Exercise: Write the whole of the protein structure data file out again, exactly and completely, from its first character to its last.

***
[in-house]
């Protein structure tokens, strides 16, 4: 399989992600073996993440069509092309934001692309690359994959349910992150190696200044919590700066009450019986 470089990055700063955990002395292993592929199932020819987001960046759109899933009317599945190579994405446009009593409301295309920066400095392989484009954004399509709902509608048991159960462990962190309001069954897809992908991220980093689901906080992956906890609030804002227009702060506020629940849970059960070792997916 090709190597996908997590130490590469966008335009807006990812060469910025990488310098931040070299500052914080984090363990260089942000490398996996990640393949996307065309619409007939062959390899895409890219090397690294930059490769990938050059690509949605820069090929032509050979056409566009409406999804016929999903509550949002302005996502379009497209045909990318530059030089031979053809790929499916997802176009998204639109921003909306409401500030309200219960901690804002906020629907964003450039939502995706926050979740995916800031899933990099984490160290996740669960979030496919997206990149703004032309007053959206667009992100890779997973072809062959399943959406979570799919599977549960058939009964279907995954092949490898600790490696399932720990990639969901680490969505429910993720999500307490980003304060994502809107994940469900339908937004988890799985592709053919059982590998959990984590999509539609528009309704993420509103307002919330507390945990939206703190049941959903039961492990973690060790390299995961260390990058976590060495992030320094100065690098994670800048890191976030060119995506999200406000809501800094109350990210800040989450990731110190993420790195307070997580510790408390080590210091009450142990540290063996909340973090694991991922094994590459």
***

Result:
[in-house]
């Protein structure tokens, strides 16, 4: 399989992600073996993440069509092309934001692309690359994959349910992150190696200044919590700066009450019986 470089990055700063955990002395292993592929199932020819987001960046759109899933009317599945190579994405446009009593409301295309920066400095392989484009954004399509709902509608048991159960462990962190309001069954897809992908991220980093689901906080992956906890609030804002227009702060506020629940849970059960070792997916 090709190597996908997590130490590469966008335009807006990812060469910025990488310098931040070299500052914080984090363990260089942000490398996996990640393949996307065309619409007939062959390899895409890219090397690294930059490769990938050059690509949605820069090929032509050979056409566009409406999804016929999903509550949002302005996502379009497209045909990318530059030089031979053809790929499916997802176009998204639109921003909306409401500030309200219960901690804002906020629907964003450039939502995706926050979740995916800031899933990099984490160290996740669960979030496919997206990149703004032309007053959206667009992100890779997973072809062959399943959406979570799919599977549960058939009964279907995954092949490898600790490696399932720990990639969901680490969505429910993720999500307490980003304060994502809107994940469900339908937004988890799985592709053919059982590998959990984590999509539609528009309704993420509103307002919330507390945990939206703190049941959903039961492990973690060790390299995961260390990058976590060495992030320094100065690098994670800048890191976030060119995506999200406000809501800094109350990210800040989450990731110190993420790195307070997580510790408390080590210091009450142990540290063996909340973090694991991922094994590459």